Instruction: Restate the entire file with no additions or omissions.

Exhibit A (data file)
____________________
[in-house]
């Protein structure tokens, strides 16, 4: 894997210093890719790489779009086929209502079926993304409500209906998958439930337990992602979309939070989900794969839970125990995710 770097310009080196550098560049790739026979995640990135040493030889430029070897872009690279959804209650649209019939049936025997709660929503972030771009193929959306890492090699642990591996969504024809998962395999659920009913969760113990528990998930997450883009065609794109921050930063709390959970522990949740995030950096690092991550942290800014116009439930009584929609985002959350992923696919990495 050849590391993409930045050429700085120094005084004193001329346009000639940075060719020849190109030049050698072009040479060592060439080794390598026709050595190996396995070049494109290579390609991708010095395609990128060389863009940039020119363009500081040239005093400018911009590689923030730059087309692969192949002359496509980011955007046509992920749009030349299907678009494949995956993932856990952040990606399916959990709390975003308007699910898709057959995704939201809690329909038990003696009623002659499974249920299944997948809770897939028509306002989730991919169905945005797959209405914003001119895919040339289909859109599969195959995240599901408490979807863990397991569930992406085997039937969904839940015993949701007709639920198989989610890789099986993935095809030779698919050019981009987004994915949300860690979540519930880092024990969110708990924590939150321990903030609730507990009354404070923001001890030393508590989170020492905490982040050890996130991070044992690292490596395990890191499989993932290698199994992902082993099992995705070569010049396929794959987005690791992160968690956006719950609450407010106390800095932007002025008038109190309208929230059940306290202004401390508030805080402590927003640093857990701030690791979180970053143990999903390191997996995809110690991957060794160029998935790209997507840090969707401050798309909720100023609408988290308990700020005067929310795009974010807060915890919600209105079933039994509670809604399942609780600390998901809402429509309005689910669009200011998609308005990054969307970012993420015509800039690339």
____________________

[in-house]
């Protein structure tokens, strides 16, 4: 894997210093890719790489779009086929209502079926993304409500209906998958439930337990992602979309939070989900794969839970125990995710 770097310009080196550098560049790739026979995640990135040493030889430029070897872009690279959804209650649209019939049936025997709660929503972030771009193929959306890492090699642990591996969504024809998962395999659920009913969760113990528990998930997450883009065609794109921050930063709390959970522990949740995030950096690092991550942290800014116009439930009584929609985002959350992923696919990495 050849590391993409930045050429700085120094005084004193001329346009000639940075060719020849190109030049050698072009040479060592060439080794390598026709050595190996396995070049494109290579390609991708010095395609990128060389863009940039020119363009500081040239005093400018911009590689923030730059087309692969192949002359496509980011955007046509992920749009030349299907678009494949995956993932856990952040990606399916959990709390975003308007699910898709057959995704939201809690329909038990003696009623002659499974249920299944997948809770897939028509306002989730991919169905945005797959209405914003001119895919040339289909859109599969195959995240599901408490979807863990397991569930992406085997039937969904839940015993949701007709639920198989989610890789099986993935095809030779698919050019981009987004994915949300860690979540519930880092024990969110708990924590939150321990903030609730507990009354404070923001001890030393508590989170020492905490982040050890996130991070044992690292490596395990890191499989993932290698199994992902082993099992995705070569010049396929794959987005690791992160968690956006719950609450407010106390800095932007002025008038109190309208929230059940306290202004401390508030805080402590927003640093857990701030690791979180970053143990999903390191997996995809110690991957060794160029998935790209997507840090969707401050798309909720100023609408988290308990700020005067929310795009974010807060915890919600209105079933039994509670809604399942609780600390998901809402429509309005689910669009200011998609308005990054969307970012993420015509800039690339």